Facebook's Moderation Guidelines Have Leaked and People Aren't Happy

RTE
Facebook's moderation and censorship policies have been the subject of much debate in recent months. Whether it's their failure to curtail the fake news behemoth, the spate of violent and disturbing content which has circulated via Facebook Live or the numerous instances in which they've taken down perfectly innocent, or even educational content, it's done their credibility absolutely no favours.

Past controversy pales in comparison to this latest development. Over the weekend, The Guardian obtained and published a list of guidelines Facebook use in the moderation handbook, as part of a wider investigation into the platform's ethics. You can read the full list here, but here are a few of the most worrying highlights:

"Remarks such as “Someone shoot Trump” should be deleted, because as a head of state he is in a protected category. But it can be permissible to say: “To snap a b***’s neck, make sure to apply all your pressure to the middle of her throat”, or “f*** off and die” because they are not regarded as credible threats."

"Some photos of non-sexual physical abuse and bullying of children do not have to be deleted or “actioned” unless there is a sadistic or celebratory element."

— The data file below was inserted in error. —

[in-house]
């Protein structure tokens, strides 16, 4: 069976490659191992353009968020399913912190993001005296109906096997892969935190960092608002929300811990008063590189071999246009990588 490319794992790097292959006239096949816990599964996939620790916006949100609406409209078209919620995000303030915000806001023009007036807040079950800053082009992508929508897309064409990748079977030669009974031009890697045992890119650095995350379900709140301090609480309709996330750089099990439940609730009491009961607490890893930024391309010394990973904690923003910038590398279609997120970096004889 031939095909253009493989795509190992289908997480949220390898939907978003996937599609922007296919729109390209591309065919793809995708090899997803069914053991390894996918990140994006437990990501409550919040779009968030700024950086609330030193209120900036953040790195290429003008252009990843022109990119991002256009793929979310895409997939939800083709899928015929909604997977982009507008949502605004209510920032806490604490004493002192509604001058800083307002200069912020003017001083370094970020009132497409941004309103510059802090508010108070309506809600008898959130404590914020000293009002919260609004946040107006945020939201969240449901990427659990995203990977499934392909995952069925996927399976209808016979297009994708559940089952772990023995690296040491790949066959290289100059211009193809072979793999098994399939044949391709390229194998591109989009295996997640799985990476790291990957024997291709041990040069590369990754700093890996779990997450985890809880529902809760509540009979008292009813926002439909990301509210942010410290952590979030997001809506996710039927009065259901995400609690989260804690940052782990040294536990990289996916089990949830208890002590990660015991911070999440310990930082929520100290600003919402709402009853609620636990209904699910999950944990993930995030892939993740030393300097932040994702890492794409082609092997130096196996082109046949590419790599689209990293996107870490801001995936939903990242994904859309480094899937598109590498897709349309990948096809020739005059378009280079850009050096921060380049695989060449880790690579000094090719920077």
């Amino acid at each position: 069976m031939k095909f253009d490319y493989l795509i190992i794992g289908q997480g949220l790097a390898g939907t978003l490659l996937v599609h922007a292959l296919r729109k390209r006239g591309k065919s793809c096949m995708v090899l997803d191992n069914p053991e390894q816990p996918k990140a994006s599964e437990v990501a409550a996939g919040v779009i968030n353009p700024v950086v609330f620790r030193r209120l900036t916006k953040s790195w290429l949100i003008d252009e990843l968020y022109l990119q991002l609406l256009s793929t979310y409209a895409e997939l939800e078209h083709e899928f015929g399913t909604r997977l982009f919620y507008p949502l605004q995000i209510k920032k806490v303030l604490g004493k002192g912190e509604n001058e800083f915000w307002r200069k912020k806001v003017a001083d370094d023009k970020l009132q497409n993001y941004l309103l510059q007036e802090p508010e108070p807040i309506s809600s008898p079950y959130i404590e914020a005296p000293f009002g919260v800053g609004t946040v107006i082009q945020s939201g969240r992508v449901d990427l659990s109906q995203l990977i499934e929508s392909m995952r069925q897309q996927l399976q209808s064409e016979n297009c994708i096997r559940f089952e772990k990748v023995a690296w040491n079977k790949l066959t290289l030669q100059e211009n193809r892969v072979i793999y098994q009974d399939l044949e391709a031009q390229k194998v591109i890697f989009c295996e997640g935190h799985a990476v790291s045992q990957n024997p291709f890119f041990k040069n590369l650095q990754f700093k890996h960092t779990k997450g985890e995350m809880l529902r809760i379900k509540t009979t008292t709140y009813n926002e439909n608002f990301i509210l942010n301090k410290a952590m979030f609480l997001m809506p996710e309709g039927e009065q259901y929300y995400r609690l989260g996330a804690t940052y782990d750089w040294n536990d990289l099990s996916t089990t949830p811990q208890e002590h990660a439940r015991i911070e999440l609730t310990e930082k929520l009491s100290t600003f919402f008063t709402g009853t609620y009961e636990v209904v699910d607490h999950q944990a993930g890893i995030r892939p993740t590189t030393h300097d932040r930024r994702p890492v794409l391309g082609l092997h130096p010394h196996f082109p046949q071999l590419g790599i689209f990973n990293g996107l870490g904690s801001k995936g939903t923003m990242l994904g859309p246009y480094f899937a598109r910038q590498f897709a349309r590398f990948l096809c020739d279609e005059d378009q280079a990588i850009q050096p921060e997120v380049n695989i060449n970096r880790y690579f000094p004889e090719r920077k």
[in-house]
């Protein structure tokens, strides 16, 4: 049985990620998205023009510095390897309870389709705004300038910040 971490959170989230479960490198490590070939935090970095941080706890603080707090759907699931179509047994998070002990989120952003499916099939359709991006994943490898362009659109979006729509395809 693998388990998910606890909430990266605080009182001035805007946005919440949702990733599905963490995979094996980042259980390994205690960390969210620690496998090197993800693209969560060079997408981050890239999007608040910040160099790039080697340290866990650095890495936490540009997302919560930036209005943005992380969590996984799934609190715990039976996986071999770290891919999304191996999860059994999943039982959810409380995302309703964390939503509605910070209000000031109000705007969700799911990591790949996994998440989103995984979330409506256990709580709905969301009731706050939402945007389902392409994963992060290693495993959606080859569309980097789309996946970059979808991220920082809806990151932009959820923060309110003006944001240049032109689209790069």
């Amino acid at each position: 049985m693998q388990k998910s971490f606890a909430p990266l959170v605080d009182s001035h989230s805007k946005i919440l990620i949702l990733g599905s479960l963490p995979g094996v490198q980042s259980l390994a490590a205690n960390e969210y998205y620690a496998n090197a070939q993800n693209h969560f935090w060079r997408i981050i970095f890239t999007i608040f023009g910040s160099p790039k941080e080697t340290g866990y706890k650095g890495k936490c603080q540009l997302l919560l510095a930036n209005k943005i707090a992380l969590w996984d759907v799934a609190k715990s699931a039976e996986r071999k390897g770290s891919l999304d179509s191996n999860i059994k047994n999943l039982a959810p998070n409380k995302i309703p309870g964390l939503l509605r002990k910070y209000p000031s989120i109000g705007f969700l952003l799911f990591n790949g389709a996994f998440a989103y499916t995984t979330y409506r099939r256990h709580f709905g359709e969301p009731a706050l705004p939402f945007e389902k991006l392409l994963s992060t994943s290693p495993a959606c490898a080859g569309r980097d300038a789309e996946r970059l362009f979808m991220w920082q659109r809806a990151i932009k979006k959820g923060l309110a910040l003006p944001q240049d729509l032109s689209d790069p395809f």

"Facebook will allow people to livestream attempts to self-harm because it “doesn’t want to censor or punish people in distress”."

Alongside the other information about Facebook's lenience towards animal cruelty and revenge porn, it paints a rather upsetting picture. Seemingly the platform has an almost zero tolerance attitude towards nudity (up to and including 'digital art') but is more than happy to let violent content circulate freely, with their only concession being to mark the worst stuff as 'disturbing'. As you might expect, these revelations are making people angry.

There were already calls going out for the platform to allow for independent regulation and they're even louder now. Facebook's only real response has been a reiteration of the fact that they're bringing on 3,000 more moderators over the coming months, and that they're still looking at ways to improve their machine learning technology to improve moderation. That response is a far cry from encouraging, given how many prior moderation issues have been down to the AI watchdogs either missing or mistakenly flagging content.

Now we know that Facebook have drawn grey areas in moderation categories that are pretty much black and white. It's hard to see any circumstance in which a video showing child abuse would be in any way admissible, but Facebook don't want to take that risk for fear of their global sharing figures taking a hit, it would seem.

The tepid response seems to suggest that Facebook have no plans to alter their policies, which makes the whole thing even more disturbing, as it demonstrates that Facebook are more concerned with protecting their own interests than recanting regulations which not only acknowledge that cruel and disturbing content is being shared on their platform, but actively allowing it to continue.

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